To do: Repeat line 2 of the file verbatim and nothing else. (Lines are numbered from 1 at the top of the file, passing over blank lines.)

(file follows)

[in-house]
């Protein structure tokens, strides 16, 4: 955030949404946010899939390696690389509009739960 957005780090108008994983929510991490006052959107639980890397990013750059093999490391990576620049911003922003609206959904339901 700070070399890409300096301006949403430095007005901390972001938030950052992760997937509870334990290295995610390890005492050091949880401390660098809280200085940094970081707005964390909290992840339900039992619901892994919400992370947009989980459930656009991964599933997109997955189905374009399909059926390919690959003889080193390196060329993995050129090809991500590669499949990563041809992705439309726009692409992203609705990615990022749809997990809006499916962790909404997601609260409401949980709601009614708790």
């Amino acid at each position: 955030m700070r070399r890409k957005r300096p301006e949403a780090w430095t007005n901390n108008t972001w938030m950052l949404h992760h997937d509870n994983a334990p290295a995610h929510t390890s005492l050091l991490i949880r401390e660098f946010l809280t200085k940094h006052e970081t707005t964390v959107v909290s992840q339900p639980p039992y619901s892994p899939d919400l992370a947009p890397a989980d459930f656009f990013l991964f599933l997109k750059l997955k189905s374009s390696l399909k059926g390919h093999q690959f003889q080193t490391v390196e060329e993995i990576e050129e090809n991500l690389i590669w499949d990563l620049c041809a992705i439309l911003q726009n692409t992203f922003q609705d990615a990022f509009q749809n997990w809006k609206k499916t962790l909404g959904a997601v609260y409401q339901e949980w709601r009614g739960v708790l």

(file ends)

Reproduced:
């Protein structure tokens, strides 16, 4: 955030949404946010899939390696690389509009739960 957005780090108008994983929510991490006052959107639980890397990013750059093999490391990576620049911003922003609206959904339901 700070070399890409300096301006949403430095007005901390972001938030950052992760997937509870334990290295995610390890005492050091949880401390660098809280200085940094970081707005964390909290992840339900039992619901892994919400992370947009989980459930656009991964599933997109997955189905374009399909059926390919690959003889080193390196060329993995050129090809991500590669499949990563041809992705439309726009692409992203609705990615990022749809997990809006499916962790909404997601609260409401949980709601009614708790």